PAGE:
MORINDA

MORINDA
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Sunday, 21 May 2017

The Road to Dalat: part 4: Vietnam, notes & photos 1965 1975

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The Road to Dalat: part 4

The following morning I filled the car up with petrol, lit my pipe and we began the return trip. It was a lovely day, the air fresh and pleasant but not another car on the road. We descended what I would call the alpine part of the journey, past that imposing mountain now on our right, to the small airfield. We then continued across the area of what must have been a high plateau of plantations. I took some photos of PB, I still have them. At one point we stopped so she could buy some meat, buffalo(?) off a montagnard woman we came across, but we only had notes and the montagnard would only accept coins. Descending through the lovely green forests PB slept beside me. I was brutally awoken myself when the car hit a pothole, struggled to regain control of it and then continued wide awake. I dread to think what would have been the result of even a minor accident.

The drive was eventless and we passed again through rolling hills of tall grassland. As we approached the rubber plantations we stopped for a coca cola at some village. I have always found it the most refreshing of drinks on such occasions and gives one the force to continue. Then, surprise, a column of South Vietnamese armour approached from the south. The first vehicles we had seen in two days. I don't know what the US advisors made of me quietly sitting at a table with PB. Actually they gave a most friendly smile. Perhaps not for me.

Driving on we were stopped two or three times in the rubber plantations by Regional Force soldiers who wanted to be recompensed for guarding the road for us! I always kept a carton or two of cigarettes for that and usually two or three packets would suffice.

Reaching the Baria Saigon road PB wanted to go to Saigon, so I had to drive there and then back to Van Kiep. I think I must have driven a good eighteen hours during those two days. I could hardly move a muscle when I got back.

Three days after our trip the Viet Cong attacked the road in six places and held control of it for five days.


Sometime later two Decca employees driving in a jeep from Phan Rang on the coast up to Dalat went missing. In 1971, the British Vice-Consul, a certain Adrian, one of those very rare but most likeable of people was around at my house in Saigon and he told me that he had been interviewing a Viet Cong defector who said they had been stopped at a road block, taken prisoner and died in captivity. One was British and one American. On the other hand in the same period fourteen unarmed US civilian personnel in a US truck under I think Korean army escort were all killed on the same road when their convoy was ambushed. One had to use one's judgement whether to be armed or not, and if possible what means to travel by. One should also pray not to have been born under an unlucky star.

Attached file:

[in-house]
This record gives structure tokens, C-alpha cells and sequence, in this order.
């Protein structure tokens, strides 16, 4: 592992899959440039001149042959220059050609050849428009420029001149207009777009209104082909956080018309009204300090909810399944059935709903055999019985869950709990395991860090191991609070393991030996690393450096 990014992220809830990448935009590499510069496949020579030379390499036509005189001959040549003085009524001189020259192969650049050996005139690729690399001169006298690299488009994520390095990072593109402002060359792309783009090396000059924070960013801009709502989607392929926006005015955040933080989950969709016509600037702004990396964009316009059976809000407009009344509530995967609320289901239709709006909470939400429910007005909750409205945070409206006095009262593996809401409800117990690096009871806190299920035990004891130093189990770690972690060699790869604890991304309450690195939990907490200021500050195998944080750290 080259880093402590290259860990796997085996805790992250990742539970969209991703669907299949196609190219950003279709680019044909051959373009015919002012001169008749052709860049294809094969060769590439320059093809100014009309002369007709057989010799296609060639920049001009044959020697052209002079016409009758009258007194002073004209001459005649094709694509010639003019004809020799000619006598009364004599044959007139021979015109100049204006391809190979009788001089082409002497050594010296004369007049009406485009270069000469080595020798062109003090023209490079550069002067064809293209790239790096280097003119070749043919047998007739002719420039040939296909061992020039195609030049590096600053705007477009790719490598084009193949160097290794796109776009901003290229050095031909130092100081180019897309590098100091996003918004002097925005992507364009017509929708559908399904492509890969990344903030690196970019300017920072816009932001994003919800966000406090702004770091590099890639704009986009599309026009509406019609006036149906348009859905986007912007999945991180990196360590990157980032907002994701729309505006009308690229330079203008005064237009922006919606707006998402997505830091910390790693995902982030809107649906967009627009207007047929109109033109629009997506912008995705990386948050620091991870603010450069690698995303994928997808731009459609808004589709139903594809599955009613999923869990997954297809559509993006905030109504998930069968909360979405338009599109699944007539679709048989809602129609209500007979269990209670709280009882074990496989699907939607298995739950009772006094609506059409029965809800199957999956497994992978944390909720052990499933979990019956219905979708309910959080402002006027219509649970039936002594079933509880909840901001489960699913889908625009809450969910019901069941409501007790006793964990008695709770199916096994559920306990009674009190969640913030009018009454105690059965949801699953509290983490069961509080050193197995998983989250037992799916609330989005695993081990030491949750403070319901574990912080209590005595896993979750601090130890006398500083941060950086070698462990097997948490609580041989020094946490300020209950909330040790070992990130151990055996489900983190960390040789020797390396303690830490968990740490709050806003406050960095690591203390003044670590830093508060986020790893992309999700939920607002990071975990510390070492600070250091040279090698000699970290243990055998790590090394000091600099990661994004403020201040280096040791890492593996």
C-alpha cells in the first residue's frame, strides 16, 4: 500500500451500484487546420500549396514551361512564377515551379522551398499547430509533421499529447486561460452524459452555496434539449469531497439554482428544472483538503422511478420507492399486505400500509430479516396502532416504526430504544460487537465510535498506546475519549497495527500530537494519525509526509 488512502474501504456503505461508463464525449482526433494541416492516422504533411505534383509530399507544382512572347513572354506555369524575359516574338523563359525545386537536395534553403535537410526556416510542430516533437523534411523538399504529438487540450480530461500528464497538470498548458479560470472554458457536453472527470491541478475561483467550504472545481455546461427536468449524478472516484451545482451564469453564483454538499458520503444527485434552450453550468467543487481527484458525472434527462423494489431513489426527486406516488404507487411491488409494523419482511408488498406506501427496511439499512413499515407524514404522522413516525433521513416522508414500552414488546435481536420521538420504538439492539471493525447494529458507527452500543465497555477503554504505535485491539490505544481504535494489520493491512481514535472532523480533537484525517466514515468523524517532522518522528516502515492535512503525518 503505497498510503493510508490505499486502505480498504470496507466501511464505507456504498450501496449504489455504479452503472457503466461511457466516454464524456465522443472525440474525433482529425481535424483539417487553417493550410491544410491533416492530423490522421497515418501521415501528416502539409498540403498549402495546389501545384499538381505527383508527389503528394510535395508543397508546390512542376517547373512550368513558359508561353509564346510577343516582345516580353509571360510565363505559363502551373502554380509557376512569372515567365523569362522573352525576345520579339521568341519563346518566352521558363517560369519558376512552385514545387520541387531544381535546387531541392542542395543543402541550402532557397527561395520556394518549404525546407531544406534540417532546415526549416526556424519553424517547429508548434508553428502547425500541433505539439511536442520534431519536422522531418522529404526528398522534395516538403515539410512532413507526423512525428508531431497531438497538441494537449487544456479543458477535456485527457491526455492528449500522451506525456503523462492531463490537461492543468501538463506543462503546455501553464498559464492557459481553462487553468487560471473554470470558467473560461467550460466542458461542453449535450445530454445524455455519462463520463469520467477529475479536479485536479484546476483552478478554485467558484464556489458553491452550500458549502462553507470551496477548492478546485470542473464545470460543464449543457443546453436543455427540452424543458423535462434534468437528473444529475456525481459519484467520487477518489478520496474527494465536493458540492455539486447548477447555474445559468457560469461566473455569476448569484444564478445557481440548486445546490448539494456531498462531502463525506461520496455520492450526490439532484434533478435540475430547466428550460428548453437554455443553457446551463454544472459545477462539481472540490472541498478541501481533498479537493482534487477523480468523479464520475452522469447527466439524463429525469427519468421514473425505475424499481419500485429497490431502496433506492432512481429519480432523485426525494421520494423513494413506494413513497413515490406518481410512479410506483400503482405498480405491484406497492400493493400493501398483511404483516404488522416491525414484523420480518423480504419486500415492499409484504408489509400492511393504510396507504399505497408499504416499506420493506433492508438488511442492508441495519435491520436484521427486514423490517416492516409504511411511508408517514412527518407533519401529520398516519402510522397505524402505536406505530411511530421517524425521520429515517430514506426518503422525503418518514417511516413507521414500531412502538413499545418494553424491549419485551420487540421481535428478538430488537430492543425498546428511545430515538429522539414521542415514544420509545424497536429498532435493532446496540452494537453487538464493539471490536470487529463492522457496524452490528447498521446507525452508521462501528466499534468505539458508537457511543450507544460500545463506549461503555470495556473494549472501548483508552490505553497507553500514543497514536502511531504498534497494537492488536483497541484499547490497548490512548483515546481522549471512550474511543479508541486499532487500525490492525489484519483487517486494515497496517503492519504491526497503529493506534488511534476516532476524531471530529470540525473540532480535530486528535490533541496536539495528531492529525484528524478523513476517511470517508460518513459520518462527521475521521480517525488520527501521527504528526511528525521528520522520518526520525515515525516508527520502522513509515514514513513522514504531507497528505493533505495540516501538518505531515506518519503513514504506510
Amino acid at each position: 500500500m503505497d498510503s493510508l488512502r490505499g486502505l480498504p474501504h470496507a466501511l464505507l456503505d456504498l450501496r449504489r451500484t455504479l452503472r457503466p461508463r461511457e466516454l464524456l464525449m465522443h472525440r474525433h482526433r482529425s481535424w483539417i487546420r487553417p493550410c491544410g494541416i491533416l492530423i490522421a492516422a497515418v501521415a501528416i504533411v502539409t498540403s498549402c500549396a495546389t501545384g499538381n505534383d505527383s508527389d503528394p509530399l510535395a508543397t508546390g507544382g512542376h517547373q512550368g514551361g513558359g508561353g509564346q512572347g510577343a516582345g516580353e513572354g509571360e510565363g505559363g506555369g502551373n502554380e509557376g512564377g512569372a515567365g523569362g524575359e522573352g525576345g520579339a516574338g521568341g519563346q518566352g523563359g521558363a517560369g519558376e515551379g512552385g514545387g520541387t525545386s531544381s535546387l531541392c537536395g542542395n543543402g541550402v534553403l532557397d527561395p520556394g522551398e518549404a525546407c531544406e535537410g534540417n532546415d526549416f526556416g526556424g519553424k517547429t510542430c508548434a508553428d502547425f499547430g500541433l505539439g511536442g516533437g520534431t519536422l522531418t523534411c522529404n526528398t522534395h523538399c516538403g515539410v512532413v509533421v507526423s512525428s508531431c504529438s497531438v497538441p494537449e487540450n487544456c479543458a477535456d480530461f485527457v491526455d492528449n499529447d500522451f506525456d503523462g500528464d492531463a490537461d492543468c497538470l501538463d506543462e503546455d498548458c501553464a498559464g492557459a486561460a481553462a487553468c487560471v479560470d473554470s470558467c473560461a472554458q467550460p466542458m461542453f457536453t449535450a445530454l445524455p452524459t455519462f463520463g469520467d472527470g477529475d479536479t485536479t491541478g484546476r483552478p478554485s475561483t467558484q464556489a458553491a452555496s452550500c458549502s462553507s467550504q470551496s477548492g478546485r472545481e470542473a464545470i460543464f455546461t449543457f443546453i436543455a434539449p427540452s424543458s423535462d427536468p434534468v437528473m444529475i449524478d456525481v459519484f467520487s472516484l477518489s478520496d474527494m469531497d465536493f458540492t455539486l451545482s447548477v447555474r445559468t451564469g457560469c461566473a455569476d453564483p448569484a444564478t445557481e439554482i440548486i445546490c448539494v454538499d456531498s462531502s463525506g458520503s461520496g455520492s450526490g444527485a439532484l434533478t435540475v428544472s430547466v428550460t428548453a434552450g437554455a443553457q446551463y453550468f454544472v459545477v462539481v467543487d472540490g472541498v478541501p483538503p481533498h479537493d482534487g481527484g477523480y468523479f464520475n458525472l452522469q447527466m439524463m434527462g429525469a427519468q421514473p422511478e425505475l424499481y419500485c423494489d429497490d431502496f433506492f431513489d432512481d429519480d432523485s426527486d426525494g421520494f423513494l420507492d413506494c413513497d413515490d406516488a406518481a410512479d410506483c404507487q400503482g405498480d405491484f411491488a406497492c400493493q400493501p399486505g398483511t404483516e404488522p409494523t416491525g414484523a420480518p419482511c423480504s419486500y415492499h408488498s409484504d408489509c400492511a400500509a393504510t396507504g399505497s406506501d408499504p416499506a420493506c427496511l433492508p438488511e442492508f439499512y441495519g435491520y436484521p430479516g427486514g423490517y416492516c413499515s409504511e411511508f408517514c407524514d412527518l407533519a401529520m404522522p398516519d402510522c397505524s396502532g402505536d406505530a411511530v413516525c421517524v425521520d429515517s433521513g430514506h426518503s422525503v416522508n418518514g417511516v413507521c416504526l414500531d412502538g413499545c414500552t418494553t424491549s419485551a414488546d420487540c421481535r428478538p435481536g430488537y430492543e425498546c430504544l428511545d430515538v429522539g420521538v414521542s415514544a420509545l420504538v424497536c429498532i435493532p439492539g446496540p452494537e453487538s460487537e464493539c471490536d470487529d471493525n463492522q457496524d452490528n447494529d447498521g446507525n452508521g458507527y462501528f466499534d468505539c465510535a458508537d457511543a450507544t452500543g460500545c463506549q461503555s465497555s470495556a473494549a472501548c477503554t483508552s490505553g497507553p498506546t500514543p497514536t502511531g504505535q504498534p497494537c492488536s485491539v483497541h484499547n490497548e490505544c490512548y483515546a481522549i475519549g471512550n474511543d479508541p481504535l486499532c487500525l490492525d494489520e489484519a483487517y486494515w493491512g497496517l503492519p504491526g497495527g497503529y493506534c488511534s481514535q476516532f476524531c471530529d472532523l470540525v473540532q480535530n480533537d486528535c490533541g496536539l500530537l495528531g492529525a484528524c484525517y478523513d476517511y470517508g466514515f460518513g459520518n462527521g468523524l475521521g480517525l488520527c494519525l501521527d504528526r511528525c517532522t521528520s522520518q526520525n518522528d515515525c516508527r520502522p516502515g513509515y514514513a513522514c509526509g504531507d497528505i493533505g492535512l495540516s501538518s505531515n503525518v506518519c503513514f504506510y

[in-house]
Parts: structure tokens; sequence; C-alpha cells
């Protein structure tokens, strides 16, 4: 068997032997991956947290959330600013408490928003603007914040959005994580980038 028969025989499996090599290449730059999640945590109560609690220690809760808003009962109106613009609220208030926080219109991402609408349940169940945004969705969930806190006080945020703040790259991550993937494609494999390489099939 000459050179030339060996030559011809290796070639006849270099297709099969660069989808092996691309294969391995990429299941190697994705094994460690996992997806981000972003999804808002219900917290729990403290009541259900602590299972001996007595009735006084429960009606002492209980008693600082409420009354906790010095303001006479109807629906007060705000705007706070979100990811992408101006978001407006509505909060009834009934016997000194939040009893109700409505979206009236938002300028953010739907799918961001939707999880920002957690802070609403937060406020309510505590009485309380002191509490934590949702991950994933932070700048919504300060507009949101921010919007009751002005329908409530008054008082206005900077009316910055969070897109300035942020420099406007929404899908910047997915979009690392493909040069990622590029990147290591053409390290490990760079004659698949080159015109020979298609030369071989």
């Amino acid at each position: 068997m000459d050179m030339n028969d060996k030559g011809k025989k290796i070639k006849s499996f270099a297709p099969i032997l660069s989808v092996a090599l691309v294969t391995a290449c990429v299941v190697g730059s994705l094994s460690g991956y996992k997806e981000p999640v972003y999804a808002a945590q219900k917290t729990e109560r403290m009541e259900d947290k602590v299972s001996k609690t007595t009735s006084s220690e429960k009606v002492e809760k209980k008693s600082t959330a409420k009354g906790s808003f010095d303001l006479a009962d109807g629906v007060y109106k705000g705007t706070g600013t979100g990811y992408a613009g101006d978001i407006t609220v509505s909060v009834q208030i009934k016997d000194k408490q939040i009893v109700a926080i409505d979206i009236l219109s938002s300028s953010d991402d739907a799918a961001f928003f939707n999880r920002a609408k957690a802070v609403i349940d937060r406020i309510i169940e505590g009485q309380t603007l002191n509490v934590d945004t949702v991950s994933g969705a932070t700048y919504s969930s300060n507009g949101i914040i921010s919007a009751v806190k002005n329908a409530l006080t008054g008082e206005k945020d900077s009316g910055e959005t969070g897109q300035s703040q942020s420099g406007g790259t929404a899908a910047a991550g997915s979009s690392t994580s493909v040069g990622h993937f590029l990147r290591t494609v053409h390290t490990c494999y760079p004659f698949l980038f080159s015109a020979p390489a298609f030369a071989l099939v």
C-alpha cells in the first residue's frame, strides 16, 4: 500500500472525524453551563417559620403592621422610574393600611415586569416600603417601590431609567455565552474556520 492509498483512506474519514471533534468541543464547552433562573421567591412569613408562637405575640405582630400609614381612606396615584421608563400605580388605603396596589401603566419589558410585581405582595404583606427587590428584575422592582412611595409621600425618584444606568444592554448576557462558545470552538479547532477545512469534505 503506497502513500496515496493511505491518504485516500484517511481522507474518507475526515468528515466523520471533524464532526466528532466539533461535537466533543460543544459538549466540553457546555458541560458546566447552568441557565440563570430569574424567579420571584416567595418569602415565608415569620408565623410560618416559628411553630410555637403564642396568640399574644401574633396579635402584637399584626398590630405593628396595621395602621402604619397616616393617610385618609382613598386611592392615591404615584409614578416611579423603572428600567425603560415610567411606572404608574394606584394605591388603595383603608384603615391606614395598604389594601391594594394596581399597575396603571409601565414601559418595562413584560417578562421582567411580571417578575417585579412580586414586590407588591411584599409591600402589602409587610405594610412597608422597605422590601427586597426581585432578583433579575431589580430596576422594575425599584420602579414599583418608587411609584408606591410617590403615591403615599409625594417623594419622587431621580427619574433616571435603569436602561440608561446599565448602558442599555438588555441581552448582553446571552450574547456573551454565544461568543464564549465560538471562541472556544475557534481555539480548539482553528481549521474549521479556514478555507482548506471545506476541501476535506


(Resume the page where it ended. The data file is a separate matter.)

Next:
Saturday, 13 May 2017

The Road to Dalat: part 3: Vietnam notes & photos 1965 1975

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The Road to Dalat: part 3

We now looked out on the most beautiful green I had ever seen. Below us there was wave after wave of all the shades imaginable, forest or jungle, I can't remember, but it was utterly lovely. Whatever shade of fear we were suffering from also disappeared. I think we had just put it away and pretended to ourselves it wasn't there. In any case we were committed now and it was too late to turn back. At one point I saw the backs of soldiers looking into the forest, and the sound of bursts of machine gun fire, and then nothing. Next we reached a high plateau with gently rolling hills covered with tea or coffee plantations. I should know which, but this is written after a forty year interval and although some of my memories are crystal clear as though they happened yesterday others are blends of colours and some only grey.

To digress. The old plantations had been owned by the French. I was to get to know a Vietnamese woman whose family owned one. I remember being given large bags of coffee grains freshly roasted, black and small, glistening with butter. The coffee in Vietnam was the Robusta variety. Very strong. It was usually drunk out of small glasses with lots of sugar but no milk. I used to drink far too much and my nerves suffered accordingly. The tea was drunk from large glasses, without sugar or milk, thank God. Outside Saigon at least it was usually free and accompanied whatever one was eating. On the rare occasions I stopped somewhere just to have a glass it was always given, so I usually bought a small cake or something. Anyway the water was usually of dubious quality and tea was safer.